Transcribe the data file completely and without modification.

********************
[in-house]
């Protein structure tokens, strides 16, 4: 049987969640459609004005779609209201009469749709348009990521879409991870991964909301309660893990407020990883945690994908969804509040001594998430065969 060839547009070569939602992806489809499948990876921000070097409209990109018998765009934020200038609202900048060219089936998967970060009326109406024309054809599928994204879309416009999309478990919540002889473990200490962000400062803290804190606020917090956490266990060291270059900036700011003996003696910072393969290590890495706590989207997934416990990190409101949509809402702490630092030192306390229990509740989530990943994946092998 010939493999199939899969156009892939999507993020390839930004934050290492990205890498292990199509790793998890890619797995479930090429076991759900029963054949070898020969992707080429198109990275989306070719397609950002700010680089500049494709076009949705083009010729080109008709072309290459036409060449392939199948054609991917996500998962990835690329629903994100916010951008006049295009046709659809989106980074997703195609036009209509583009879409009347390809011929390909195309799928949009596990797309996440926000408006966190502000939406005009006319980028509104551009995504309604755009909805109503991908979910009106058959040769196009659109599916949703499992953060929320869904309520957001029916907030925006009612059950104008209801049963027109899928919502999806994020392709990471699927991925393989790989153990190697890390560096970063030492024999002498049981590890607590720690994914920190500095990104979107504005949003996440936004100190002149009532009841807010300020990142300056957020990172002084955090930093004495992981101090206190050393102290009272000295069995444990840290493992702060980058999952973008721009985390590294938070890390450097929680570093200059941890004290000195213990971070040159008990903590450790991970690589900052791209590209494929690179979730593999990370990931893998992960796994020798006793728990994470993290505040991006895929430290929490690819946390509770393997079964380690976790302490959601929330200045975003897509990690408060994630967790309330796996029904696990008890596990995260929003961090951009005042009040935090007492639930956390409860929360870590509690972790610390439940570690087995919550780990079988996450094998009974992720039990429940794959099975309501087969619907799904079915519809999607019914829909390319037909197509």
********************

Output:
[in-house]
């Protein structure tokens, strides 16, 4: 049987969640459609004005779609209201009469749709348009990521879409991870991964909301309660893990407020990883945690994908969804509040001594998430065969 060839547009070569939602992806489809499948990876921000070097409209990109018998765009934020200038609202900048060219089936998967970060009326109406024309054809599928994204879309416009999309478990919540002889473990200490962000400062803290804190606020917090956490266990060291270059900036700011003996003696910072393969290590890495706590989207997934416990990190409101949509809402702490630092030192306390229990509740989530990943994946092998 010939493999199939899969156009892939999507993020390839930004934050290492990205890498292990199509790793998890890619797995479930090429076991759900029963054949070898020969992707080429198109990275989306070719397609950002700010680089500049494709076009949705083009010729080109008709072309290459036409060449392939199948054609991917996500998962990835690329629903994100916010951008006049295009046709659809989106980074997703195609036009209509583009879409009347390809011929390909195309799928949009596990797309996440926000408006966190502000939406005009006319980028509104551009995504309604755009909805109503991908979910009106058959040769196009659109599916949703499992953060929320869904309520957001029916907030925006009612059950104008209801049963027109899928919502999806994020392709990471699927991925393989790989153990190697890390560096970063030492024999002498049981590890607590720690994914920190500095990104979107504005949003996440936004100190002149009532009841807010300020990142300056957020990172002084955090930093004495992981101090206190050393102290009272000295069995444990840290493992702060980058999952973008721009985390590294938070890390450097929680570093200059941890004290000195213990971070040159008990903590450790991970690589900052791209590209494929690179979730593999990370990931893998992960796994020798006793728990994470993290505040991006895929430290929490690819946390509770393997079964380690976790302490959601929330200045975003897509990690408060994630967790309330796996029904696990008890596990995260929003961090951009005042009040935090007492639930956390409860929360870590509690972790610390439940570690087995919550780990079988996450094998009974992720039990429940794959099975309501087969619907799904079915519809999607019914829909390319037909197509």